14.In the days that followed, IS continued to advance further into Iraq, seizing the city of Tikrit and nearby towns. With Iraq's army weakened, Kurdish troops decided to take control of Kirkuk and extend forces to protect other towns from IS' advance.
15.By June 2014, IS had an estimated 6,000 fighters in Iraq and 5,000 in Syria, including 3,000 foreign fighters, according to The Economist. U.S. and European officials worried that radicalized IS fighters could return home to carry out attacks.
16.Meanwhile, Iraq's government remained paralyzed by long-standing divides. Maliki urged Iraqis to sign up for the army, but the parliament failed to authorize further action. Iranian leaders offered to support Maliki, raising fears of a regional conflict.
17.U.S. officials fretted over the regional ramifications of IS' swift advance, especially in Iraq's oil-rich west. On June 12, Obama said he was considering how to help — "I don't rule out anything" — but then clarified to rule out U.S ground troops.
18.Panic over IS soon spread to the capital Baghdad, as more and more underpaid soldiers fearful of IS deserted. On June 21, Shiite militias marched through Baghdad in a scene reminiscent of when sectarian militias divided Baghdad during the civil war.
19.While U.S. and world attention shifted from Iraq to other news, IS continued to advance. On July 19, IS ordered the remaining Christians of Mosul to convert, pay a tax, leave — or die. In the following days, thousands fled, leaving everything behind.
20.Then IS came for the Yazidi, a Kurdish religious minority they consider devil worshippers. On Aug. 3, IS overran Kurdish troops and swept through Sinjar and several other towns, sending as many as 200,000 people fleeing to Kurdistan.
21.Of those who fled, up to 40,000 Yazidi escaped to Mount Sinjar, where they began to starve as IS waited below. On Aug. 5, a Yezidi member of Iraq’s parliament made an emotional appeal to the world to stop the “butchery” of her people.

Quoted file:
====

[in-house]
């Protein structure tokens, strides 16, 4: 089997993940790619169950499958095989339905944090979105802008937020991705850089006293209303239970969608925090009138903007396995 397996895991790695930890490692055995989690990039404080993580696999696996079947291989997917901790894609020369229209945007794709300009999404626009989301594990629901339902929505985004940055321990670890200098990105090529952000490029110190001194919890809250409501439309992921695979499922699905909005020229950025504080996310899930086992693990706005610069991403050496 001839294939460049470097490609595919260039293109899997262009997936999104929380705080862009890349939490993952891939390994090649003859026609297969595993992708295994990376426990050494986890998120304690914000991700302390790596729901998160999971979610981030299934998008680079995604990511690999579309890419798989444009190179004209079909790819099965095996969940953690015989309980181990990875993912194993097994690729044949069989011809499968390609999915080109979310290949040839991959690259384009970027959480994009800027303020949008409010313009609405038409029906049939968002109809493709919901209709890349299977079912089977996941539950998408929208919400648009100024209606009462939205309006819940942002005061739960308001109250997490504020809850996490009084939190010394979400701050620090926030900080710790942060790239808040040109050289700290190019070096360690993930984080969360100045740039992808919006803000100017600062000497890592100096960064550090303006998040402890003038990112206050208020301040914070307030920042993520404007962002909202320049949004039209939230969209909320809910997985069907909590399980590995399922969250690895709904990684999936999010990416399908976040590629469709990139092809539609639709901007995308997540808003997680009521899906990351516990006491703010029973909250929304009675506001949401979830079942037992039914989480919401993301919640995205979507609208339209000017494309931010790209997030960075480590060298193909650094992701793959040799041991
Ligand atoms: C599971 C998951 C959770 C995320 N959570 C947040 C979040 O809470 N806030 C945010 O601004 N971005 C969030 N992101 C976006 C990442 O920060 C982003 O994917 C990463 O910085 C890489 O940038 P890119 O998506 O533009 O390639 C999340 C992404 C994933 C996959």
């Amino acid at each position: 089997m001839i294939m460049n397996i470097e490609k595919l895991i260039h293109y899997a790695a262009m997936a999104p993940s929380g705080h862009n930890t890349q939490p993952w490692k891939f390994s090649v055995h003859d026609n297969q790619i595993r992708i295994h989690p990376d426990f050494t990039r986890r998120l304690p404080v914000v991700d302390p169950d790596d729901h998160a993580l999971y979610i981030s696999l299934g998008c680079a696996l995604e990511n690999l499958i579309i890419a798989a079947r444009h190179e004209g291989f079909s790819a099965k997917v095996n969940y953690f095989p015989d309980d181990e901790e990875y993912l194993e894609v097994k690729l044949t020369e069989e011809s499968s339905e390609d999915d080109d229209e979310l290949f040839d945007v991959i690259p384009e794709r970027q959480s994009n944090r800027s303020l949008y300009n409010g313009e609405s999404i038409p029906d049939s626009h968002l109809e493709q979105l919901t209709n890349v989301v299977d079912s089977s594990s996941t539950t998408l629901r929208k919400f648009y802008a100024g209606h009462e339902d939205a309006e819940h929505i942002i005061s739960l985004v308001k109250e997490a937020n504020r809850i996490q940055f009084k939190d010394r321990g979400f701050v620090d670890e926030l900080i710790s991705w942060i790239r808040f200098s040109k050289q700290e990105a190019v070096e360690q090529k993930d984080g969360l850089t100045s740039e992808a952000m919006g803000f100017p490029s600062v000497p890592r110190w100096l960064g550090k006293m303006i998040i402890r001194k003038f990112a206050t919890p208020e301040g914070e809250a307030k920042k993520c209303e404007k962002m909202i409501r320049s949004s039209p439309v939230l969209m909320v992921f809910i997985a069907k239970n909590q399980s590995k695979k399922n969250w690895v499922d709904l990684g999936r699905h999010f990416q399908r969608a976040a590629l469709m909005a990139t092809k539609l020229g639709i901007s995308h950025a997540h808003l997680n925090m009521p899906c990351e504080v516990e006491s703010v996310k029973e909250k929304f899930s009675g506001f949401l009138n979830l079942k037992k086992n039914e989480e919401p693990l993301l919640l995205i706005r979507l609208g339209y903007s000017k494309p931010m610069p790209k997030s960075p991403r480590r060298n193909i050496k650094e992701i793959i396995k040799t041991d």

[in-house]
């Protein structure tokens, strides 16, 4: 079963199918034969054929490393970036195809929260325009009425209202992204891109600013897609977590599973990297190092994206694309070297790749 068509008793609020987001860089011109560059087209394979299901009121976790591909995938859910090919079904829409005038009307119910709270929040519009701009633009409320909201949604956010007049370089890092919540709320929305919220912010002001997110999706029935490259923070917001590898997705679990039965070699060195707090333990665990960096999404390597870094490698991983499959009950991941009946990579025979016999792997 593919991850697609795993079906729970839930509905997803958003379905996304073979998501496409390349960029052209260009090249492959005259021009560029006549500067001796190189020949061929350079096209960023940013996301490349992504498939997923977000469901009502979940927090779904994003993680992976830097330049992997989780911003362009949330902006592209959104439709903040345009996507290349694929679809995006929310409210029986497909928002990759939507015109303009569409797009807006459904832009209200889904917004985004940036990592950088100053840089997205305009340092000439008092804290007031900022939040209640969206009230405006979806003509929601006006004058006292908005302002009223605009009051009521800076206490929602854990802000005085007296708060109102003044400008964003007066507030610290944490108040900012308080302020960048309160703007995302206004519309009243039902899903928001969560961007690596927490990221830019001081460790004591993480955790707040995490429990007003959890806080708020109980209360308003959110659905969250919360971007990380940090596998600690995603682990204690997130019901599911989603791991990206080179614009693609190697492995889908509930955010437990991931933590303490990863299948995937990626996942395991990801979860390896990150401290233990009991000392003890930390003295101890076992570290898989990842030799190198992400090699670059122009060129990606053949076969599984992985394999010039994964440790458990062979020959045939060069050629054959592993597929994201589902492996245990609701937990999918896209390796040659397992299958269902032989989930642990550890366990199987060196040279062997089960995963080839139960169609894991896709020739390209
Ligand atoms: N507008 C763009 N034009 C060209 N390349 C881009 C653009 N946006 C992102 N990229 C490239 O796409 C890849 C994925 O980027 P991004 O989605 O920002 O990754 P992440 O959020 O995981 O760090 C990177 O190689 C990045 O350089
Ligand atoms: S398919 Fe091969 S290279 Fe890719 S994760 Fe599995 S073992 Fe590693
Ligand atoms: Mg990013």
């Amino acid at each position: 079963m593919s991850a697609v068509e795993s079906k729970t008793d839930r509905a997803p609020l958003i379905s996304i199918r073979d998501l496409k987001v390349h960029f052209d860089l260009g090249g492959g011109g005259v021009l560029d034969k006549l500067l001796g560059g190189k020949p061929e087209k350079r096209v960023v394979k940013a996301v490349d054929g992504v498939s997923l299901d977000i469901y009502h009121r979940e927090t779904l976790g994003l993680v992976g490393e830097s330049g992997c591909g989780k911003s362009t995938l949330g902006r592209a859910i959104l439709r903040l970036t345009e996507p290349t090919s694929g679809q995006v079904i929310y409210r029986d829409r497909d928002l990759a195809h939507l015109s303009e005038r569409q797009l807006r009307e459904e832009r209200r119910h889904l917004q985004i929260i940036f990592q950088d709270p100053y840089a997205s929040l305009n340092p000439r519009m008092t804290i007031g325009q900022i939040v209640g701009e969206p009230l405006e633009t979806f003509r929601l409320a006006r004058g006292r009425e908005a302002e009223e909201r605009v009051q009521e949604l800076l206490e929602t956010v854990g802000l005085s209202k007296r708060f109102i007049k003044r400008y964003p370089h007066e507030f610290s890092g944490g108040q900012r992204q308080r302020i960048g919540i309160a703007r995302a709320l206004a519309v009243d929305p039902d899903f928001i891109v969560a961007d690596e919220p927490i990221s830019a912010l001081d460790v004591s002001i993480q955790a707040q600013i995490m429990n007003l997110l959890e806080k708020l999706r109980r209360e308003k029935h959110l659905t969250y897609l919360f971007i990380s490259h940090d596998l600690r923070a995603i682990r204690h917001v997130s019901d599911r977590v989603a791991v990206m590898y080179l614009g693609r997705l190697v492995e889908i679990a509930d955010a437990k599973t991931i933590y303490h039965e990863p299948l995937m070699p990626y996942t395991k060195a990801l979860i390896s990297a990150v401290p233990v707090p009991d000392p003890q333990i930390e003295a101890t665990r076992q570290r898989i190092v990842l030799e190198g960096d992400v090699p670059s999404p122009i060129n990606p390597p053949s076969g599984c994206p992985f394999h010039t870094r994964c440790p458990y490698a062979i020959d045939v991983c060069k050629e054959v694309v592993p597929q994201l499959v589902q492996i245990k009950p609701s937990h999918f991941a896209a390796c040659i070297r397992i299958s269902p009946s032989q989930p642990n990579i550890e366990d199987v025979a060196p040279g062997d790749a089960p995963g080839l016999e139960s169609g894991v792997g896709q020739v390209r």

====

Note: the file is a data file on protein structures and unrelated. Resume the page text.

22.Then on Aug. 7, IS took over Qarqoush, Iraq's largest Christian city, and several other towns, sending hundreds more Iraqi families fleeing, many to Kurdistan. That same day IS said it captured the Mosul dam, which it could use to flood the region.
23.International outrage over IS' brutality and the plight of Iraq's minorities grew. On Thursday, the White House called the situation a “humanitarian catastrophe,” and announced that Obama was weighing limited action.
24.On Thursday, the U.S. said it had begun humanitarian aid drops to the stranded Yazidi. Late that evening, Obama announced that he had authorized limited airstrikes on IS fighters if the group attacked Irbil.
25.The next day, U.S. fighter jets dropped bombs on IS forces that the U.S. said had fired artillery shells at Kurdish forces defending Irbil. The U.S. did not release details on how many died in the attack.
26.In Iraq, after a decade of war, domestic divides, and foreign interventions, U.S officials have continued to stress that there is no military solution — and that Iraq ultimately must find a "political solution" to its problems, IS among them.